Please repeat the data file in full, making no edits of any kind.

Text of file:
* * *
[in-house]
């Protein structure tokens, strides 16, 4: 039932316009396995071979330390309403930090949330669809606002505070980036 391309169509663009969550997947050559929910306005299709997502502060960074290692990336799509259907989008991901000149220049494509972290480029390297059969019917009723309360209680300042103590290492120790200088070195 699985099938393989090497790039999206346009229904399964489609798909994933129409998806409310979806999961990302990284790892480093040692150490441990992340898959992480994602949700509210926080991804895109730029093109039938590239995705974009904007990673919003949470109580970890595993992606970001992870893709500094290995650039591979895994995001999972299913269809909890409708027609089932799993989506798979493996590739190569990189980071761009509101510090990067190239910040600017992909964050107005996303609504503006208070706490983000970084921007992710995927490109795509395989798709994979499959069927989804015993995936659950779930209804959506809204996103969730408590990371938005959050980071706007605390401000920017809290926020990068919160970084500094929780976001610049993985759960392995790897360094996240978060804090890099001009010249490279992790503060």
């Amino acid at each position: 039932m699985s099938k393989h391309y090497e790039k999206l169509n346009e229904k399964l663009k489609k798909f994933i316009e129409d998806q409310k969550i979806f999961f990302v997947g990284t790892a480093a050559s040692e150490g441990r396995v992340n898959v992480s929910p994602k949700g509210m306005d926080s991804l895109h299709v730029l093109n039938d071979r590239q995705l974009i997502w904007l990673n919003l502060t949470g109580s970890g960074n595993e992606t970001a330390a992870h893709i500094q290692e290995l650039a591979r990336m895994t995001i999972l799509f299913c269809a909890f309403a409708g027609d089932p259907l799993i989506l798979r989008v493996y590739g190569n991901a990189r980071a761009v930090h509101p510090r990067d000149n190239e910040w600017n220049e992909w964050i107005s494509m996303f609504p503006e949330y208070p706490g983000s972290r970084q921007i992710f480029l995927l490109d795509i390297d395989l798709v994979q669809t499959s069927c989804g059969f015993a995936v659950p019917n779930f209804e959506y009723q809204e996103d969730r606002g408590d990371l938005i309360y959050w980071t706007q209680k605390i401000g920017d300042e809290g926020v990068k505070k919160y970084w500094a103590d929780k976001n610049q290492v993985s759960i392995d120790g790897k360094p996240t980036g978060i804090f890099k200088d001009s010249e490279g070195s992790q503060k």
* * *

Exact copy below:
[in-house]
């Protein structure tokens, strides 16, 4: 039932316009396995071979330390309403930090949330669809606002505070980036 391309169509663009969550997947050559929910306005299709997502502060960074290692990336799509259907989008991901000149220049494509972290480029390297059969019917009723309360209680300042103590290492120790200088070195 699985099938393989090497790039999206346009229904399964489609798909994933129409998806409310979806999961990302990284790892480093040692150490441990992340898959992480994602949700509210926080991804895109730029093109039938590239995705974009904007990673919003949470109580970890595993992606970001992870893709500094290995650039591979895994995001999972299913269809909890409708027609089932799993989506798979493996590739190569990189980071761009509101510090990067190239910040600017992909964050107005996303609504503006208070706490983000970084921007992710995927490109795509395989798709994979499959069927989804015993995936659950779930209804959506809204996103969730408590990371938005959050980071706007605390401000920017809290926020990068919160970084500094929780976001610049993985759960392995790897360094996240978060804090890099001009010249490279992790503060």
């Amino acid at each position: 039932m699985s099938k393989h391309y090497e790039k999206l169509n346009e229904k399964l663009k489609k798909f994933i316009e129409d998806q409310k969550i979806f999961f990302v997947g990284t790892a480093a050559s040692e150490g441990r396995v992340n898959v992480s929910p994602k949700g509210m306005d926080s991804l895109h299709v730029l093109n039938d071979r590239q995705l974009i997502w904007l990673n919003l502060t949470g109580s970890g960074n595993e992606t970001a330390a992870h893709i500094q290692e290995l650039a591979r990336m895994t995001i999972l799509f299913c269809a909890f309403a409708g027609d089932p259907l799993i989506l798979r989008v493996y590739g190569n991901a990189r980071a761009v930090h509101p510090r990067d000149n190239e910040w600017n220049e992909w964050i107005s494509m996303f609504p503006e949330y208070p706490g983000s972290r970084q921007i992710f480029l995927l490109d795509i390297d395989l798709v994979q669809t499959s069927c989804g059969f015993a995936v659950p019917n779930f209804e959506y009723q809204e996103d969730r606002g408590d990371l938005i309360y959050w980071t706007q209680k605390i401000g920017d300042e809290g926020v990068k505070k919160y970084w500094a103590d929780k976001n610049q290492v993985s759960i392995d120790g790897k360094p996240t980036g978060i804090f890099k200088d001009s010249e490279g070195s992790q503060k």